Submit Content
Airbnb logo on a former office space in Clarendon (file photo)

Airbnb is the only major homestay platform not paying a tax levied on third-party lodging providers in Arlington County, ARLnow has learned exclusively.

On Sept. 1, a new Virginia law went into effect requiring businesses that facilitate homestay transactions to collect and pay a locality’s Transient Occupancy Tax (TOT). Previously, individual hosts collected the tax.

Taxes under the new system were due on Oct. 20, and so far, Airbnb — the platform with an outsized share of Arlington’s short-term rentals  — has yet to comply. Homestay platform Vacation Rental By Owner (VRBO), by contrast, appears to be complying.

“As of now, Airbnb is the only major homestay platform operator that has not complied with the new state law,” Susan Anderson, the communications director for the Office of the Commissioner of Revenue, tells ARLnow. “We are aware that other localities are also experiencing the same issue.”

Arlington has 840 active homestay rentals listed on either Airbnb and VRBO, and Airbnb listings comprise 82% of rentals, with another 10% listed on both platforms, according to short-term rental data company AirDNA. That means the county could be losing out on significant tax income each month.

The tax comes out to 8.25%, including a 5% county TOT, a 0.25% local tourism TOT and the state’s 3% regional TOT.

Active Airbnb and VRBO rentals (via Airdna)

Anderson said the office cannot disclose how much Airbnb owes due to a state law that prohibits the release of such information about individual taxpayers. However, we are told the office continues to assess Airbnb for the tax each month and is working to bring the lodging company into compliance.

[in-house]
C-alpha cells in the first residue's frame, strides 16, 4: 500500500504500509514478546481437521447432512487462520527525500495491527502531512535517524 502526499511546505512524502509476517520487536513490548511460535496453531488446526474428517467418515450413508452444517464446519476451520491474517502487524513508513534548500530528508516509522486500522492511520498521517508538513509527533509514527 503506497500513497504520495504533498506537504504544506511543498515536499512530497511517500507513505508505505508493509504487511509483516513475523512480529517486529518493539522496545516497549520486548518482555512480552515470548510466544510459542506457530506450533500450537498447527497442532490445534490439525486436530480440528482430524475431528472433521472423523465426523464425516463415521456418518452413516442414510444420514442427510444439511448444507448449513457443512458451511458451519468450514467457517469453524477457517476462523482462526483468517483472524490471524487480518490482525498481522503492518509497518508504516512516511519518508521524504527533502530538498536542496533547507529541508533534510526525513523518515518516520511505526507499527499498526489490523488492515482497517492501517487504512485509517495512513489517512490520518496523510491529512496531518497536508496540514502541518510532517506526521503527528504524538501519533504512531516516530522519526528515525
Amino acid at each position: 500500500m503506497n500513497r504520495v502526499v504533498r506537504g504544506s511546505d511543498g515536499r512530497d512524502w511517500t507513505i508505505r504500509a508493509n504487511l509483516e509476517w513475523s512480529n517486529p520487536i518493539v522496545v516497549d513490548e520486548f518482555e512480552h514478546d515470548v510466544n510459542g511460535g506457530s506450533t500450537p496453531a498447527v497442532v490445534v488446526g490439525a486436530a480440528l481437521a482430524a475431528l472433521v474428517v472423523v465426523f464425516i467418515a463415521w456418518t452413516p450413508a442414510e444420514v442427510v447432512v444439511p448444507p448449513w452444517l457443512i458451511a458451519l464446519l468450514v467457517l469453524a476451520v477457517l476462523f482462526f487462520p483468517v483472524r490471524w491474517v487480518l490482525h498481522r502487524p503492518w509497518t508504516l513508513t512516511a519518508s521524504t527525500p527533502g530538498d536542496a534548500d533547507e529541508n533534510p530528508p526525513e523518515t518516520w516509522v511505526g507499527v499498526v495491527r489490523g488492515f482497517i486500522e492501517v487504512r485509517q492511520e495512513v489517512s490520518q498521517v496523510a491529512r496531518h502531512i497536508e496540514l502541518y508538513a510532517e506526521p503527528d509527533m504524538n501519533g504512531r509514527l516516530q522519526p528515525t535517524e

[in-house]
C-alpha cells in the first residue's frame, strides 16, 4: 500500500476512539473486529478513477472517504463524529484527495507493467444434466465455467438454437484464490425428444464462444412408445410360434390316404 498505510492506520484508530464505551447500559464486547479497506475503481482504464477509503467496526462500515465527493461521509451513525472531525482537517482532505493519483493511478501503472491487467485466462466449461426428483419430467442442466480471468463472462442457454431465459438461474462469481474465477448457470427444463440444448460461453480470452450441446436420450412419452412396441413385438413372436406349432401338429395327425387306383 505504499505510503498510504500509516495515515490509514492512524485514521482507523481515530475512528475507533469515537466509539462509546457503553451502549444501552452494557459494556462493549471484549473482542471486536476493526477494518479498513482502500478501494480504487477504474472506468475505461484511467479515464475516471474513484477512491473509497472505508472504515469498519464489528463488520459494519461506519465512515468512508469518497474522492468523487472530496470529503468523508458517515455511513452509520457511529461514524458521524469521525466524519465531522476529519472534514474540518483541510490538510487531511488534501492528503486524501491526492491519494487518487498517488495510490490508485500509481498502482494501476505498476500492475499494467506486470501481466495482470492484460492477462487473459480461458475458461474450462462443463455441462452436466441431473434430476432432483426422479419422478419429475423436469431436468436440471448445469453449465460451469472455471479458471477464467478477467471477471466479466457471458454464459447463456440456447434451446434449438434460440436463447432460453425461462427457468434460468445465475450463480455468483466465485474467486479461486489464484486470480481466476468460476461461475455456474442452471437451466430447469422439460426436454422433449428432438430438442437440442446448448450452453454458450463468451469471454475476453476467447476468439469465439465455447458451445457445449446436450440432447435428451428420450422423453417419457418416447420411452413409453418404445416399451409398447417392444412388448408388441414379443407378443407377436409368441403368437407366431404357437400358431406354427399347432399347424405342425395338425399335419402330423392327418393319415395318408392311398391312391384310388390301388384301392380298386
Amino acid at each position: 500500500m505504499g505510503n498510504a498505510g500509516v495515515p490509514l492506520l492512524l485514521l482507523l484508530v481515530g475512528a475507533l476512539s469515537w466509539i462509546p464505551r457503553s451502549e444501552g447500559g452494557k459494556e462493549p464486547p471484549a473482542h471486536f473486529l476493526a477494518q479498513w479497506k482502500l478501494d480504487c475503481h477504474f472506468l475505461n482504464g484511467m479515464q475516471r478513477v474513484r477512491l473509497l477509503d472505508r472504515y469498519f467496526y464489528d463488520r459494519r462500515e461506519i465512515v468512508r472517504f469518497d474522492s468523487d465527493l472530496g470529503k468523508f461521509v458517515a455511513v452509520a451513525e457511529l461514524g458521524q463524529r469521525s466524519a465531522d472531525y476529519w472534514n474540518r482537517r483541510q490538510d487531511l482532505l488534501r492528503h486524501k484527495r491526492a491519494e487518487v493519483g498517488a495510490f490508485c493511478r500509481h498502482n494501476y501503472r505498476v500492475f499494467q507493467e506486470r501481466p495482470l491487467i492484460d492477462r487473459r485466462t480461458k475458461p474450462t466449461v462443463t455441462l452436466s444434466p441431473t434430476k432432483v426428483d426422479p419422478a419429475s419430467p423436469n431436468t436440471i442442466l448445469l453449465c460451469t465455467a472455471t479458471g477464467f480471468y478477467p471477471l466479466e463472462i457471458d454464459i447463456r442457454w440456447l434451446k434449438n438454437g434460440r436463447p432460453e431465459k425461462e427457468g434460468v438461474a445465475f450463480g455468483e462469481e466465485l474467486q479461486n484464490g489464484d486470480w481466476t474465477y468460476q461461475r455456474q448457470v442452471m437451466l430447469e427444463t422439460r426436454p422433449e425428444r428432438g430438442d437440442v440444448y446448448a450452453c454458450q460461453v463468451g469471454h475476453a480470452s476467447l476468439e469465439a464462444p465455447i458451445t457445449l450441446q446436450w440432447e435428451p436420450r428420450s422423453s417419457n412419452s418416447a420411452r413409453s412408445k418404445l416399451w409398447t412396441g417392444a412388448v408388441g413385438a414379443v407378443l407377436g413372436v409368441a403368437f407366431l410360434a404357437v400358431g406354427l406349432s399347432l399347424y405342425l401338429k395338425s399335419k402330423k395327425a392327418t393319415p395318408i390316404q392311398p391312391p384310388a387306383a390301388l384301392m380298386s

A back-and-forth between county tax collectors and Airbnb appears to have been going on since at least Oct. 11, when the county notified Airbnb of its obligations in writing, per a copy of the letter obtained by ARLnow.

“The Commissioner of Revenue’s legal counsel has advised the company of its obligations and staff continues to follow up to ensure compliance,” Anderson said.

The Commissioner of Revenue has the power to determine how much should have been collected and can assess Airbnb for owed taxes, said William J. Burgess, the deputy commissioner and legal counsel for the Office of the Commissioner of Revenue.

The Arlington County Treasurer’s Office, meanwhile, “has the power and responsibility to collect payment of delinquent amounts,” he added.

Airbnb claims it hasn’t paid the TOT tax yet because of “ambiguity” in the state law. The company says it does not have the authority to collect this tax and has just started having conversations aimed at reaching a “technical solution” allowing it to collect this tax.

“Airbnb believes in helping our community pay taxes, and we have been collecting and remitting Virginia state sales tax on behalf of our Hosts since 2019, like we do in thousands of jurisdictions around the world,” said Laura Rillos, an Airbnb spokeswoman. “Unfortunately, as written, SB 1398 does not legally authorize Airbnb to collect and remit local transient occupancy taxes.”

“We are committed to working with lawmakers and stakeholders to find a technical solution so that all platform businesses have a basis to collect under the law,” Rillos continued. “We remain committed to working with communities and stakeholders across Virginia to support tourism recovery and help deliver these important tourism dollars.”

One local host who has been following this issue closely, reaching out to the county and Del. Patrick Hope (D-47) to see what is being done to get Airbnb in compliance, told ARLnow that the county could be getting shortchanged by hundreds of thousands of dollars.